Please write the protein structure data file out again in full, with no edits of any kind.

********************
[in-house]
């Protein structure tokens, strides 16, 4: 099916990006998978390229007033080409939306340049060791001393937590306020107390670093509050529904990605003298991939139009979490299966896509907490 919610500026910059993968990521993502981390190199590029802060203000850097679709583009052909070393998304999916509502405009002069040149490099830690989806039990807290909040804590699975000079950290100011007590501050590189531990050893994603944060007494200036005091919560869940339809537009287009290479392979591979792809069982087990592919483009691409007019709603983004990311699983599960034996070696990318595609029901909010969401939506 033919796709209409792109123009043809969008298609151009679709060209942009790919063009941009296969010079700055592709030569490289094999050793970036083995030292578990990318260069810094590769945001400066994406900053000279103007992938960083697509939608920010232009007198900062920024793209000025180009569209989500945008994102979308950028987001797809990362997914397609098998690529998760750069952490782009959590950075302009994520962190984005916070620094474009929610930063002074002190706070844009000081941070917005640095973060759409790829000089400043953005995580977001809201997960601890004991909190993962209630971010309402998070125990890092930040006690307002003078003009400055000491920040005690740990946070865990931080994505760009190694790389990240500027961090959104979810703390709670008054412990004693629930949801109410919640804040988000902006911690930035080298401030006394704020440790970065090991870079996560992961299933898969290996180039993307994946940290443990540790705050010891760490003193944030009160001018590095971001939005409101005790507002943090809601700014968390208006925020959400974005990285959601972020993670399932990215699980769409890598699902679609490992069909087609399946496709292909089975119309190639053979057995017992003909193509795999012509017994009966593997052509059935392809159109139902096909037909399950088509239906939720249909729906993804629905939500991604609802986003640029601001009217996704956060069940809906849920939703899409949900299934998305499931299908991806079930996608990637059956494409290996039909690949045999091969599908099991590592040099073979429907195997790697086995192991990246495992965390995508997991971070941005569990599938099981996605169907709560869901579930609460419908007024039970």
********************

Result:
[in-house]
């Protein structure tokens, strides 16, 4: 099916990006998978390229007033080409939306340049060791001393937590306020107390670093509050529904990605003298991939139009979490299966896509907490 919610500026910059993968990521993502981390190199590029802060203000850097679709583009052909070393998304999916509502405009002069040149490099830690989806039990807290909040804590699975000079950290100011007590501050590189531990050893994603944060007494200036005091919560869940339809537009287009290479392979591979792809069982087990592919483009691409007019709603983004990311699983599960034996070696990318595609029901909010969401939506 033919796709209409792109123009043809969008298609151009679709060209942009790919063009941009296969010079700055592709030569490289094999050793970036083995030292578990990318260069810094590769945001400066994406900053000279103007992938960083697509939608920010232009007198900062920024793209000025180009569209989500945008994102979308950028987001797809990362997914397609098998690529998760750069952490782009959590950075302009994520962190984005916070620094474009929610930063002074002190706070844009000081941070917005640095973060759409790829000089400043953005995580977001809201997960601890004991909190993962209630971010309402998070125990890092930040006690307002003078003009400055000491920040005690740990946070865990931080994505760009190694790389990240500027961090959104979810703390709670008054412990004693629930949801109410919640804040988000902006911690930035080298401030006394704020440790970065090991870079996560992961299933898969290996180039993307994946940290443990540790705050010891760490003193944030009160001018590095971001939005409101005790507002943090809601700014968390208006925020959400974005990285959601972020993670399932990215699980769409890598699902679609490992069909087609399946496709292909089975119309190639053979057995017992003909193509795999012509017994009966593997052509059935392809159109139902096909037909399950088509239906939720249909729906993804629905939500991604609802986003640029601001009217996704956060069940809906849920939703899409949900299934998305499931299908991806079930996608990637059956494409290996039909690949045999091969599908099991590592040099073979429907195997790697086995192991990246495992965390995508997991971070941005569990599938099981996605169907709560869901579930609460419908007024039970």